Model selection is therefore important to prevent over-fitting and to distinguish between competing explanations. Bayesian model selection is utilized in computational neuroimaging  and may also prove useful in systems biology. There is also a bias towards mechanistic and molecular models in systems biology. Models should not only be mechanistic, but also allow for experimental validation of the mechanisms they propose. This means that their components should be at a level of description that allows for the design and/or inclusion of experimental perturbations using current experimental techniques. More generally, a mechanistic model is not very helpful unless there are experimental means to assess its predictive validity (over and beyond its face validity and construct validity; these different types of validity are not always distinguished, although the distinction is very important).
The second major theme concerned the development of hierarchical models, spanning several scales of biological organization from intracellular molecular networks and cell-to-cell interactions to interacting tissues and organs of the whole body.
Much attention was devoted to organ-level models or diseases (e.g., multiple sclerosis, allergic rhinitis and sepsis), and on the Virtual Physiological Human Project in particular. Methodologies, like co-simulation which allows for parallel simulation at different time-scales in different modules, and modeling environments for integrative models including different types of equations (ODEs, PDEs, SDEs etc) were discussed and evaluated. It appears that the systems biology community focuses on intracellular networks whereas computational neuroscience emphasizes top-down modeling. Presentations on schizophrenia and nicotine addiction used very simple, top-down models to explain complex phenomena and offered useful predictions. By characterizing systems properties, behavior constraints can propagate to lower scales and may reduce the number of solutions consistent with experimental observations. This potential gain has not been sufficiently exploited when trying to model large-scale high-throughput data. It must also be recognized that top-down models of insufficient richness may excessively constrain model space and lose predictive ability.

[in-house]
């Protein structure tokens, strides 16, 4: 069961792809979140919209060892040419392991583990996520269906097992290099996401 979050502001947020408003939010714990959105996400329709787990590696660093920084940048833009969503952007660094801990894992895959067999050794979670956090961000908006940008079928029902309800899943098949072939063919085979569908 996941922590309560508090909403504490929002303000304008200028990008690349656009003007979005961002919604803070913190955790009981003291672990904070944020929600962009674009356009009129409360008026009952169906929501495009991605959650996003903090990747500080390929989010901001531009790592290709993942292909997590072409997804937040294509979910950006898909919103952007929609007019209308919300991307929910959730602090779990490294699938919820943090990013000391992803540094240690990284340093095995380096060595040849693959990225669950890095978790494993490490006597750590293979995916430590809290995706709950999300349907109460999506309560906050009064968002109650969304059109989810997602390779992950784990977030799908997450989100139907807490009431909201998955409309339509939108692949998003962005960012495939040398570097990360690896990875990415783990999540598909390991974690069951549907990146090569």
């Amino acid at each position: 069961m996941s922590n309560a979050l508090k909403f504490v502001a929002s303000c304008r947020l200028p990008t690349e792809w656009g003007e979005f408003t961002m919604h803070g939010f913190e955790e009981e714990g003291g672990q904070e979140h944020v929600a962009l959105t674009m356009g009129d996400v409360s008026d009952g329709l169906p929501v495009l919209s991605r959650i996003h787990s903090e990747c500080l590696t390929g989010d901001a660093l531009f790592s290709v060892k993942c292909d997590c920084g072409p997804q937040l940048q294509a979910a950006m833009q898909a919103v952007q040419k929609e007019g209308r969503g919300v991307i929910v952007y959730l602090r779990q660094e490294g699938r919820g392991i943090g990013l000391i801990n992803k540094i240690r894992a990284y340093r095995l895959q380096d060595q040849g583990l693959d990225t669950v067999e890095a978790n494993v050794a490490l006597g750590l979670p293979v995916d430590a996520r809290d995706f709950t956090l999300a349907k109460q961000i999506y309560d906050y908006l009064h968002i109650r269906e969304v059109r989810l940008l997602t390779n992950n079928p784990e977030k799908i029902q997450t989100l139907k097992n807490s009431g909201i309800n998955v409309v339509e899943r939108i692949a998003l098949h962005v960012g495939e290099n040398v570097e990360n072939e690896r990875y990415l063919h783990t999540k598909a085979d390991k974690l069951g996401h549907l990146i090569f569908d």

There is a lack of theory for how to integrate model selection with constraint propagation across several layers of biological organization. Development of such a theory could be useful in modeling complex diseases even when only sparse data is available. One useful practical first approximation is the notion of disease networks – i.e. network representations of shared attributes among different diseases and their (potential) molecular underpinnings. This approach may provide both bottom-up and top-down constraints for understanding complex diseases, enabling a question-driven middle-out approach advocated by Sydney Brenner, Denis Noble and others. There are multiple well-known examples for these, including obesity-diabetes, Gaucher disease-Parkinson disease, etc. At the same time, alteration of the physiome by a given disease can also lower the chance of developing another disease, e.g. sickle cell disease. (Hgb S) and malaria infection. Agent-based approaches also offer the possibility of multi-scale synthesis by providing a modular framework for dynamic knowledge representation.
Scientific cultures and the future
During the discussions at the workshop, striking differences in the scientific "culture" of sub-disciplines of theoretical biology were observed. This difference was most noticeable with regard to different model building approaches in computational systems biology and computational neuroscience. In the former, much attention is given to formal methods of model selection and data-driven model construction. In contrast, in computational neuroscience (with the notable exception of computational neuroimaging), formal model selection methods are almost completely absent. The historical roots of such differences between the two sub-disciplines have recently been reviewed .
In summary, high priorities for the future of complex disease modeling are to make progress on model selection and hierarchical modeling. There is a need for a forum (ESF network and/or intercontinental efforts) where control theory, physics and applied mathematics can stimulate method development across different areas of computational biology. Advances in biosystems theory can nurture current modeling efforts and therefore be more clinically useful. The study of complex diseases challenges researchers with unexpected findings and questions not previously envisioned when studying only basic biological process. Towards that end, we believe that studying groups of patients with common patterns of disease is a useful concept and is a more tractable target in the short term than truly understanding individualized dynamics.